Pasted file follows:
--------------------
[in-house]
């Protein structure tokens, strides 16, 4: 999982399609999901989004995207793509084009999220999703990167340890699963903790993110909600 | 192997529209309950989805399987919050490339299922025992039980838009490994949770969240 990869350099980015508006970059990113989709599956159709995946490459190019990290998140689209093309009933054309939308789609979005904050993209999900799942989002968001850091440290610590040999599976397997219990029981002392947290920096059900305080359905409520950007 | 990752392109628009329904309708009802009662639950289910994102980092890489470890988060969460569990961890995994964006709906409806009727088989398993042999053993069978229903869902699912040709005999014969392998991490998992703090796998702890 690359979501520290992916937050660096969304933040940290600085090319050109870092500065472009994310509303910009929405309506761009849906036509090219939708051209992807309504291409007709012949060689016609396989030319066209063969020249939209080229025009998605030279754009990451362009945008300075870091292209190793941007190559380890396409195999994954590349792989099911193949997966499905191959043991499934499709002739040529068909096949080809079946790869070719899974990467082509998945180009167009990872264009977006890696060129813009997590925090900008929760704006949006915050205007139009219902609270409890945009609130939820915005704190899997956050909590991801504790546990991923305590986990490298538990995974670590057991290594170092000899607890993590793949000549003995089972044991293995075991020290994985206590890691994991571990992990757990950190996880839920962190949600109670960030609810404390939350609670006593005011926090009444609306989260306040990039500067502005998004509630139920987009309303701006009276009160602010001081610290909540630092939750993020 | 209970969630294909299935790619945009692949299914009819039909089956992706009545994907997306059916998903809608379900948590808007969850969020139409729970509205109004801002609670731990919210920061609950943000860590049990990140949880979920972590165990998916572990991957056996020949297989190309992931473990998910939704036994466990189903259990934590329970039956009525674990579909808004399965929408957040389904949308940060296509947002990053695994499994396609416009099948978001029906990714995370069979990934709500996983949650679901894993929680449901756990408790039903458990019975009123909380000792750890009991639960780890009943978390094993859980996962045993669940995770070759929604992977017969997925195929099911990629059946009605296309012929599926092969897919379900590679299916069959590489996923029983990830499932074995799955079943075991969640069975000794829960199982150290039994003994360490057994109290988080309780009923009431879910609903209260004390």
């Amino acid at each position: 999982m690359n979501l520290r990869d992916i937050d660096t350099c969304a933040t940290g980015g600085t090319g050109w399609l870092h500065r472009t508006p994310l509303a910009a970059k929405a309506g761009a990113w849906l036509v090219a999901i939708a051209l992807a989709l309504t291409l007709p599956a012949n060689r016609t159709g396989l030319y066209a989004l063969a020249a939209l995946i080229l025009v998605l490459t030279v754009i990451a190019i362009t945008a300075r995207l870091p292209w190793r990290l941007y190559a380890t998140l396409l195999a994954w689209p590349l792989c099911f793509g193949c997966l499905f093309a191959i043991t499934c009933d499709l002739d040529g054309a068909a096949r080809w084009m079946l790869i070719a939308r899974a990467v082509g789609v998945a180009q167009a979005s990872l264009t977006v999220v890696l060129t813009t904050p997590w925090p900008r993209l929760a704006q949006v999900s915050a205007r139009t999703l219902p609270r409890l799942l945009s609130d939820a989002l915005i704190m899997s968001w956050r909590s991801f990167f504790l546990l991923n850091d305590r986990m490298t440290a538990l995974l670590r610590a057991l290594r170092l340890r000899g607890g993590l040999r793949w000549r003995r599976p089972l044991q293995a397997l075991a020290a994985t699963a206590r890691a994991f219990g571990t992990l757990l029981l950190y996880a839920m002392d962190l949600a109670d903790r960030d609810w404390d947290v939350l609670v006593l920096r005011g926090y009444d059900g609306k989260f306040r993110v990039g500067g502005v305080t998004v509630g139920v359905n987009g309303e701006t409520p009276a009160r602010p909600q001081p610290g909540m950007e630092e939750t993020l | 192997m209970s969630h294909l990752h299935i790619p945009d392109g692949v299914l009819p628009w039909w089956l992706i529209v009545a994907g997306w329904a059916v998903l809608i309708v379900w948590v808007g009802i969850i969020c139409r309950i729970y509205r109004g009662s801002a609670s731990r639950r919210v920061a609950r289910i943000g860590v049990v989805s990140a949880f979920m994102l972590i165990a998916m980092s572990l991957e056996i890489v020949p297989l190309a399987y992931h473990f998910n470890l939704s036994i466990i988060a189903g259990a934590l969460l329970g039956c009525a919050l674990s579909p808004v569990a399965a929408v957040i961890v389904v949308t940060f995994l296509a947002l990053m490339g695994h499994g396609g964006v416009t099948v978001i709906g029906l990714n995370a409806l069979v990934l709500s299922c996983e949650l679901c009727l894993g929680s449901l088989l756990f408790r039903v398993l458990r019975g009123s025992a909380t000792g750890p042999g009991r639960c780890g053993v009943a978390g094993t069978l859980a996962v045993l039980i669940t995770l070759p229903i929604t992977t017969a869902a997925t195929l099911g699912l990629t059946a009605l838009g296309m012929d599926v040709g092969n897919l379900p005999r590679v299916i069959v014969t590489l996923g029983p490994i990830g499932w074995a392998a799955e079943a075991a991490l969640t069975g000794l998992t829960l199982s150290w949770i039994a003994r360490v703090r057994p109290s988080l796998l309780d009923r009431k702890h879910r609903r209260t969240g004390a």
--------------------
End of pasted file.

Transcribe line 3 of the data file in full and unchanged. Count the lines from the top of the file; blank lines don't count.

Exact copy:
């Amino acid at each position: 999982m690359n979501l520290r990869d992916i937050d660096t350099c969304a933040t940290g980015g600085t090319g050109w399609l870092h500065r472009t508006p994310l509303a910009a970059k929405a309506g761009a990113w849906l036509v090219a999901i939708a051209l992807a989709l309504t291409l007709p599956a012949n060689r016609t159709g396989l030319y066209a989004l063969a020249a939209l995946i080229l025009v998605l490459t030279v754009i990451a190019i362009t945008a300075r995207l870091p292209w190793r990290l941007y190559a380890t998140l396409l195999a994954w689209p590349l792989c099911f793509g193949c997966l499905f093309a191959i043991t499934c009933d499709l002739d040529g054309a068909a096949r080809w084009m079946l790869i070719a939308r899974a990467v082509g789609v998945a180009q167009a979005s990872l264009t977006v999220v890696l060129t813009t904050p997590w925090p900008r993209l929760a704006q949006v999900s915050a205007r139009t999703l219902p609270r409890l799942l945009s609130d939820a989002l915005i704190m899997s968001w956050r909590s991801f990167f504790l546990l991923n850091d305590r986990m490298t440290a538990l995974l670590r610590a057991l290594r170092l340890r000899g607890g993590l040999r793949w000549r003995r599976p089972l044991q293995a397997l075991a020290a994985t699963a206590r890691a994991f219990g571990t992990l757990l029981l950190y996880a839920m002392d962190l949600a109670d903790r960030d609810w404390d947290v939350l609670v006593l920096r005011g926090y009444d059900g609306k989260f306040r993110v990039g500067g502005v305080t998004v509630g139920v359905n987009g309303e701006t409520p009276a009160r602010p909600q001081p610290g909540m950007e630092e939750t993020l | 192997m209970s969630h294909l990752h299935i790619p945009d392109g692949v299914l009819p628009w039909w089956l992706i529209v009545a994907g997306w329904a059916v998903l809608i309708v379900w948590v808007g009802i969850i969020c139409r309950i729970y509205r109004g009662s801002a609670s731990r639950r919210v920061a609950r289910i943000g860590v049990v989805s990140a949880f979920m994102l972590i165990a998916m980092s572990l991957e056996i890489v020949p297989l190309a399987y992931h473990f998910n470890l939704s036994i466990i988060a189903g259990a934590l969460l329970g039956c009525a919050l674990s579909p808004v569990a399965a929408v957040i961890v389904v949308t940060f995994l296509a947002l990053m490339g695994h499994g396609g964006v416009t099948v978001i709906g029906l990714n995370a409806l069979v990934l709500s299922c996983e949650l679901c009727l894993g929680s449901l088989l756990f408790r039903v398993l458990r019975g009123s025992a909380t000792g750890p042999g009991r639960c780890g053993v009943a978390g094993t069978l859980a996962v045993l039980i669940t995770l070759p229903i929604t992977t017969a869902a997925t195929l099911g699912l990629t059946a009605l838009g296309m012929d599926v040709g092969n897919l379900p005999r590679v299916i069959v014969t590489l996923g029983p490994i990830g499932w074995a392998a799955e079943a075991a991490l969640t069975g000794l998992t829960l199982s150290w949770i039994a003994r360490v703090r057994p109290s988080l796998l309780d009923r009431k702890h879910r609903r209260t969240g004390a």